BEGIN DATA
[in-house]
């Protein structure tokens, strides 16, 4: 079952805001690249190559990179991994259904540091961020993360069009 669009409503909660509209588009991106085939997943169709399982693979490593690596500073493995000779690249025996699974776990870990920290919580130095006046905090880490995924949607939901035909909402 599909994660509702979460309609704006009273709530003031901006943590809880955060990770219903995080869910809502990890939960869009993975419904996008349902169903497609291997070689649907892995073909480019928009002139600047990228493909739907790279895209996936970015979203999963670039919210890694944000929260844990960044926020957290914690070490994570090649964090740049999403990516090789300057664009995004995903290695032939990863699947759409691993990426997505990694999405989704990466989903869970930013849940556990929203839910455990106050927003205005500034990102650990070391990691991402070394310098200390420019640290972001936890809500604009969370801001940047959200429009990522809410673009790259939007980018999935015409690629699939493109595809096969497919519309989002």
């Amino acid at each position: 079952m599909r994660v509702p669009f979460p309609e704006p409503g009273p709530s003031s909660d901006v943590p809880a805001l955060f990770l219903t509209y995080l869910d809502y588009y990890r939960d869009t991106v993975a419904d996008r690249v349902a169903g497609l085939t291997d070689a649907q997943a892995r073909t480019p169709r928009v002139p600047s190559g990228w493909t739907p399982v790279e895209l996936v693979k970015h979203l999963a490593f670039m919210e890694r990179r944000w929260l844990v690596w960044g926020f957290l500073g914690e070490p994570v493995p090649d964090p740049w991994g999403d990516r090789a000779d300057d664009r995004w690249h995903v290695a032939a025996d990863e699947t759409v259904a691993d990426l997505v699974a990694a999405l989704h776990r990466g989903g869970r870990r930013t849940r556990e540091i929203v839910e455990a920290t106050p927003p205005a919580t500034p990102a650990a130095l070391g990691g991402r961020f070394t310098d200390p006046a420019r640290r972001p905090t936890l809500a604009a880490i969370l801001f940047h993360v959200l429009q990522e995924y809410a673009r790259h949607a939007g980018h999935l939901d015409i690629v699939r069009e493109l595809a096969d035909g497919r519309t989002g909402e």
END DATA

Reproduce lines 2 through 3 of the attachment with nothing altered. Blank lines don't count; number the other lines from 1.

């Protein structure tokens, strides 16, 4: 079952805001690249190559990179991994259904540091961020993360069009 669009409503909660509209588009991106085939997943169709399982693979490593690596500073493995000779690249025996699974776990870990920290919580130095006046905090880490995924949607939901035909909402 599909994660509702979460309609704006009273709530003031901006943590809880955060990770219903995080869910809502990890939960869009993975419904996008349902169903497609291997070689649907892995073909480019928009002139600047990228493909739907790279895209996936970015979203999963670039919210890694944000929260844990960044926020957290914690070490994570090649964090740049999403990516090789300057664009995004995903290695032939990863699947759409691993990426997505990694999405989704990466989903869970930013849940556990929203839910455990106050927003205005500034990102650990070391990691991402070394310098200390420019640290972001936890809500604009969370801001940047959200429009990522809410673009790259939007980018999935015409690629699939493109595809096969497919519309989002």
């Amino acid at each position: 079952m599909r994660v509702p669009f979460p309609e704006p409503g009273p709530s003031s909660d901006v943590p809880a805001l955060f990770l219903t509209y995080l869910d809502y588009y990890r939960d869009t991106v993975a419904d996008r690249v349902a169903g497609l085939t291997d070689a649907q997943a892995r073909t480019p169709r928009v002139p600047s190559g990228w493909t739907p399982v790279e895209l996936v693979k970015h979203l999963a490593f670039m919210e890694r990179r944000w929260l844990v690596w960044g926020f957290l500073g914690e070490p994570v493995p090649d964090p740049w991994g999403d990516r090789a000779d300057d664009r995004w690249h995903v290695a032939a025996d990863e699947t759409v259904a691993d990426l997505v699974a990694a999405l989704h776990r990466g989903g869970r870990r930013t849940r556990e540091i929203v839910e455990a920290t106050p927003p205005a919580t500034p990102a650990a130095l070391g990691g991402r961020f070394t310098d200390p006046a420019r640290r972001p905090t936890l809500a604009a880490i969370l801001f940047h993360v959200l429009q990522e995924y809410a673009r790259h949607a939007g980018h999935l939901d015409i690629v699939r069009e493109l595809a096969d035909g497919r519309t989002g909402e």